Like the screenings, the health questionnaire inappropriately suggests that thinner is always better.  Based on my answers, the wellness program assumes that I have unhealthy eating habits, but it does not account for the fact that my diet is carefully prescribed by my treating doctor in response to a multitude of food allergies.  I am allergic to all grains, and as a consequence, in 2013 I switched to a natural fat, unprocessed, grain-free diet.  My health markers began to improve at that time.  The wellness program, however, identified my eating as unhealthy because of the fats included in my diet.  As a result, I was docked “health points” and was given recommendations such as “eat less,” “unsupersize your meals,” and “go Mediterranean to transform your health and your weight,” and attend Weight Watchers.  After receiving these messages that suggested I was overweight and eating poorly, I began experiencing greater symptoms of my eating disorder and began purging.  While the wellness program did not start my eating disorder, it has certainly made it worse.

 


3 Comments

  1. Auburn says:

    Last year I did complete the nonsense, I couldn’t afford not to. My blood pressure was considered high, but even the doctor told me that it was most likely due to white coat anxiety. HD did not increase my premiums, but due to the result I was required to complete three coaching calls with Bravo (which if I opted out of my premiums would have increased). The calls were pointless and a waste of time of course.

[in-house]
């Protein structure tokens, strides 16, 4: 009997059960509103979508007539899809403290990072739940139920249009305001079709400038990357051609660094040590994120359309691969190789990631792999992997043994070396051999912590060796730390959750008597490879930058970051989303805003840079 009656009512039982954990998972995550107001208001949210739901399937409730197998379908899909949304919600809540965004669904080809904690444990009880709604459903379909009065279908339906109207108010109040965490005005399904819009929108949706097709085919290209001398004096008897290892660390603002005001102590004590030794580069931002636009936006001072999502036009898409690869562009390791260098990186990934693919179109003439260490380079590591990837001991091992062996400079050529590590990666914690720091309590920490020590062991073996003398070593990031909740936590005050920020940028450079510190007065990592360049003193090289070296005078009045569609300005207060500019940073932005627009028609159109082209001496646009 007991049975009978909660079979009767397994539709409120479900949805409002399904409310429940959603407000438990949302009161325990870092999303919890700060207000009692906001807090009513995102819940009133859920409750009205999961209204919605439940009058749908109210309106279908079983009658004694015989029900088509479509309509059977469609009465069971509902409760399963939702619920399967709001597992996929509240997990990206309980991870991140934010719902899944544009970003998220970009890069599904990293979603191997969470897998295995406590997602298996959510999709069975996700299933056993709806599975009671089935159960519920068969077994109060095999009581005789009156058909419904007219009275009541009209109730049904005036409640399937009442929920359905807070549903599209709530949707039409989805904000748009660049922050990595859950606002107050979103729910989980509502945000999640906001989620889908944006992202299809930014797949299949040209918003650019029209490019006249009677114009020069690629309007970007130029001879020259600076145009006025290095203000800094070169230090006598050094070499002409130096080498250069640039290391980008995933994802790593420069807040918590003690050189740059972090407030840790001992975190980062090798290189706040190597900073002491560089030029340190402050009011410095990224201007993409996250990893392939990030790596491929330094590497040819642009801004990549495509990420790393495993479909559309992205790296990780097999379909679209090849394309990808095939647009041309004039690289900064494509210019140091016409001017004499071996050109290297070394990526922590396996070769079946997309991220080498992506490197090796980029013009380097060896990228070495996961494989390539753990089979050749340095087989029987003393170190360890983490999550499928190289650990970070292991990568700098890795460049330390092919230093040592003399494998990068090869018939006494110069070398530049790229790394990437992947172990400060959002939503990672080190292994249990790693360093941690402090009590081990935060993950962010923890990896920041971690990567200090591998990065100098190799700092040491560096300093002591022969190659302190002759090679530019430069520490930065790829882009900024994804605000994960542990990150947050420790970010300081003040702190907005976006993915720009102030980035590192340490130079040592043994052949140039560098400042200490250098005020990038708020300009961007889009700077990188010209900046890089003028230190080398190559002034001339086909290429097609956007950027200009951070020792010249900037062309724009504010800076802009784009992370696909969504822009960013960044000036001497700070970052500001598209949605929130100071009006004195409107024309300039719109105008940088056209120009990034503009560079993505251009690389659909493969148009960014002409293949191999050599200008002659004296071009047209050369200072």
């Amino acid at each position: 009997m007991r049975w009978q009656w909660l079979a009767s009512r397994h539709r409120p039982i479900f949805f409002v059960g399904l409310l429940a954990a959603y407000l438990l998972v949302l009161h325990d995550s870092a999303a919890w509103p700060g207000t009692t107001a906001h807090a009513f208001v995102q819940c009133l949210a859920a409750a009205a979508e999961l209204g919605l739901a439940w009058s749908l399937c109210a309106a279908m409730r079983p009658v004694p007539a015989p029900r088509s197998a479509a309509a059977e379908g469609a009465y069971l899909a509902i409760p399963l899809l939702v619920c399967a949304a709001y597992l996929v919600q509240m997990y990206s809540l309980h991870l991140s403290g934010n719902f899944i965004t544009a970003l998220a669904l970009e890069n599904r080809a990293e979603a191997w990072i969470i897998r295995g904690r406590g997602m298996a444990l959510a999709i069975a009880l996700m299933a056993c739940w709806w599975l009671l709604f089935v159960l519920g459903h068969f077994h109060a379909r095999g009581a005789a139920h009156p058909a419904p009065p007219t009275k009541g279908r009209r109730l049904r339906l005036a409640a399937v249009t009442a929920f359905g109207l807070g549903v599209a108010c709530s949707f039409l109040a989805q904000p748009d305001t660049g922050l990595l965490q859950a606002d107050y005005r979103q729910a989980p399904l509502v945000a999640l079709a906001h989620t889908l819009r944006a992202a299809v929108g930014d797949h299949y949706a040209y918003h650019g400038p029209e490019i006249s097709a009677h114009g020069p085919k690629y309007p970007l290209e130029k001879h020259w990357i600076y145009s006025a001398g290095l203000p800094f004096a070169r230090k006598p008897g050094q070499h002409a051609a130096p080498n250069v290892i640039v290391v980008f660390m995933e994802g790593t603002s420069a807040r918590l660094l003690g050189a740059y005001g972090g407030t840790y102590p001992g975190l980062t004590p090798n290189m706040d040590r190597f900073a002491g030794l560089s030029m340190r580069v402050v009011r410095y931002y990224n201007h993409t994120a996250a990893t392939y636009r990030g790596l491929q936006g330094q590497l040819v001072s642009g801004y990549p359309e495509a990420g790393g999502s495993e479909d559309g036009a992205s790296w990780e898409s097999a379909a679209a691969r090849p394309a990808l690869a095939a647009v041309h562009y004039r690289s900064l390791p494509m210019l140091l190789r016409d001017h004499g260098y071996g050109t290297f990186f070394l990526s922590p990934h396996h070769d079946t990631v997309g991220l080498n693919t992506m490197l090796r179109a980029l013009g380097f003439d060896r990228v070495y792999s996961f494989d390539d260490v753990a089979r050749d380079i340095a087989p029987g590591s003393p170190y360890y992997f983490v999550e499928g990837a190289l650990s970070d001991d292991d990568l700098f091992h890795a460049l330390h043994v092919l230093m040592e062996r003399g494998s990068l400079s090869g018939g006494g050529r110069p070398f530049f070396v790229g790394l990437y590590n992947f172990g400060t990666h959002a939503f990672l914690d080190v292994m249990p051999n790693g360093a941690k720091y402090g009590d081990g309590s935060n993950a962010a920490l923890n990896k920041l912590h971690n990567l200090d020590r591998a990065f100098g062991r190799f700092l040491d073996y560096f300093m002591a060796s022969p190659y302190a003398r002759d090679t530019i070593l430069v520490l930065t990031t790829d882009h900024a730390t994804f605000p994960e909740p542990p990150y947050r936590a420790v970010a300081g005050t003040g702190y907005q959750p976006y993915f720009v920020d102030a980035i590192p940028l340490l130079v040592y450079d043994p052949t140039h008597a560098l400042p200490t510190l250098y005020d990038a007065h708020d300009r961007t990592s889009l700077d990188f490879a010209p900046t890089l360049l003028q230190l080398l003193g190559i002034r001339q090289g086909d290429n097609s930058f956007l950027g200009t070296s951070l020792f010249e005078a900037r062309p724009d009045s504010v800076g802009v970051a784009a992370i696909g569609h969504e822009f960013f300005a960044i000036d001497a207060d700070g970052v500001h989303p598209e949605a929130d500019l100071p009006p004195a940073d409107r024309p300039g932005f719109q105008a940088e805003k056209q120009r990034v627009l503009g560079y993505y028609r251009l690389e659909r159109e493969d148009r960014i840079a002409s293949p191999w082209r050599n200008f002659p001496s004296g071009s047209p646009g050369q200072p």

Like

  2. […] Like the screenings, the health questionnaire inappropriately suggests that thinner is always better.  Based on my answers, the wellness program assumes that I have unhealthy eating habits, but it does not account for the fact that my diet is carefully prescribed by my treating doctor in response to a multitude of food allergies.  I am allergic to all grains, and as a consequence, in 2013 I switched to a natural fat, unprocessed, grain-free diet.  My health markers began to improve at that time.  The wellness program, however, identified my eating as unhealthy because of the fats included in my diet.  As a result, I was docked “health points” and was given recommendations such as “eat less,” “unsupersize your meals,” and “go Mediterranean to transform your health and your weight,” and attend Weight Watchers.  After receiving these messages that suggested I was overweight and eating poorly, I began experiencing greater symptoms of my eating disorder and began purging. […]

    Like